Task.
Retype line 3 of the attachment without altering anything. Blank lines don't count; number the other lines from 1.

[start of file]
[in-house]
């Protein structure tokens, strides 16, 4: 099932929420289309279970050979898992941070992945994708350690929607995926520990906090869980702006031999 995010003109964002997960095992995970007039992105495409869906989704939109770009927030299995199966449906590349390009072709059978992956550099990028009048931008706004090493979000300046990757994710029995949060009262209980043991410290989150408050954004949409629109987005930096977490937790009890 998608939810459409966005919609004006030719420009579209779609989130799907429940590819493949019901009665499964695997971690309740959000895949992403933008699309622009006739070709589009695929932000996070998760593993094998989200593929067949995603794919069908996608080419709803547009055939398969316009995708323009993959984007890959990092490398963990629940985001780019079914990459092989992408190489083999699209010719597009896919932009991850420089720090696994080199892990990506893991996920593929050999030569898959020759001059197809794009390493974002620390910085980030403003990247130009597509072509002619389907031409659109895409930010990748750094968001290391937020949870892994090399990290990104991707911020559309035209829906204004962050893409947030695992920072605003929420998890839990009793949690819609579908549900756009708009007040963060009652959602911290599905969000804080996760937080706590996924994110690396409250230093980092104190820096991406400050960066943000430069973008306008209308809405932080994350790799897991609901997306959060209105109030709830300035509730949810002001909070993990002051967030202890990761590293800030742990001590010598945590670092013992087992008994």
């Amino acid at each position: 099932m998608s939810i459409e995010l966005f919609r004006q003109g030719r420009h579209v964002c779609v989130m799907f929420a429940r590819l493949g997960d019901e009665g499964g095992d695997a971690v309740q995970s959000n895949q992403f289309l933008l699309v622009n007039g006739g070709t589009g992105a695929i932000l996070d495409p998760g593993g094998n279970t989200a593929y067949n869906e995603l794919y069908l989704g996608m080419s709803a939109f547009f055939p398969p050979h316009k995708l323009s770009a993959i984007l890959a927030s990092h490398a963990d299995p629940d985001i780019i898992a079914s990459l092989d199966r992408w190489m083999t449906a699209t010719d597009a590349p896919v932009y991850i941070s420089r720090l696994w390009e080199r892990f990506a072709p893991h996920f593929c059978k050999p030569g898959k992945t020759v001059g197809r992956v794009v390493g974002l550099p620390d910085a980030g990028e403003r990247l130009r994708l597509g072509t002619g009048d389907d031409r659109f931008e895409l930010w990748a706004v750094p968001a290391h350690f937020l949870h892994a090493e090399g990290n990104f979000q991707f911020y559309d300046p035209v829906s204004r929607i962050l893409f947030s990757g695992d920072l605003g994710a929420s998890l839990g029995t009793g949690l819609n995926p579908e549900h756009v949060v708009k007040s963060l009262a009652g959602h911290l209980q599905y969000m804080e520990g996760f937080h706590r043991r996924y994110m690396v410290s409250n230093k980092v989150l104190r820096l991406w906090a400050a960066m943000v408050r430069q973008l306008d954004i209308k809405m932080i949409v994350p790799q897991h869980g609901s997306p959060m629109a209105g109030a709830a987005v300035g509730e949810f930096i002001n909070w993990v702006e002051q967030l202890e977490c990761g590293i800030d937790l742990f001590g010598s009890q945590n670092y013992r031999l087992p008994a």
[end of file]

């Amino acid at each position: 099932m998608s939810i459409e995010l966005f919609r004006q003109g030719r420009h579209v964002c779609v989130m799907f929420a429940r590819l493949g997960d019901e009665g499964g095992d695997a971690v309740q995970s959000n895949q992403f289309l933008l699309v622009n007039g006739g070709t589009g992105a695929i932000l996070d495409p998760g593993g094998n279970t989200a593929y067949n869906e995603l794919y069908l989704g996608m080419s709803a939109f547009f055939p398969p050979h316009k995708l323009s770009a993959i984007l890959a927030s990092h490398a963990d299995p629940d985001i780019i898992a079914s990459l092989d199966r992408w190489m083999t449906a699209t010719d597009a590349p896919v932009y991850i941070s420089r720090l696994w390009e080199r892990f990506a072709p893991h996920f593929c059978k050999p030569g898959k992945t020759v001059g197809r992956v794009v390493g974002l550099p620390d910085a980030g990028e403003r990247l130009r994708l597509g072509t002619g009048d389907d031409r659109f931008e895409l930010w990748a706004v750094p968001a290391h350690f937020l949870h892994a090493e090399g990290n990104f979000q991707f911020y559309d300046p035209v829906s204004r929607i962050l893409f947030s990757g695992d920072l605003g994710a929420s998890l839990g029995t009793g949690l819609n995926p579908e549900h756009v949060v708009k007040s963060l009262a009652g959602h911290l209980q599905y969000m804080e520990g996760f937080h706590r043991r996924y994110m690396v410290s409250n230093k980092v989150l104190r820096l991406w906090a400050a960066m943000v408050r430069q973008l306008d954004i209308k809405m932080i949409v994350p790799q897991h869980g609901s997306p959060m629109a209105g109030a709830a987005v300035g509730e949810f930096i002001n909070w993990v702006e002051q967030l202890e977490c990761g590293i800030d937790l742990f001590g010598s009890q945590n670092y013992r031999l087992p008994a």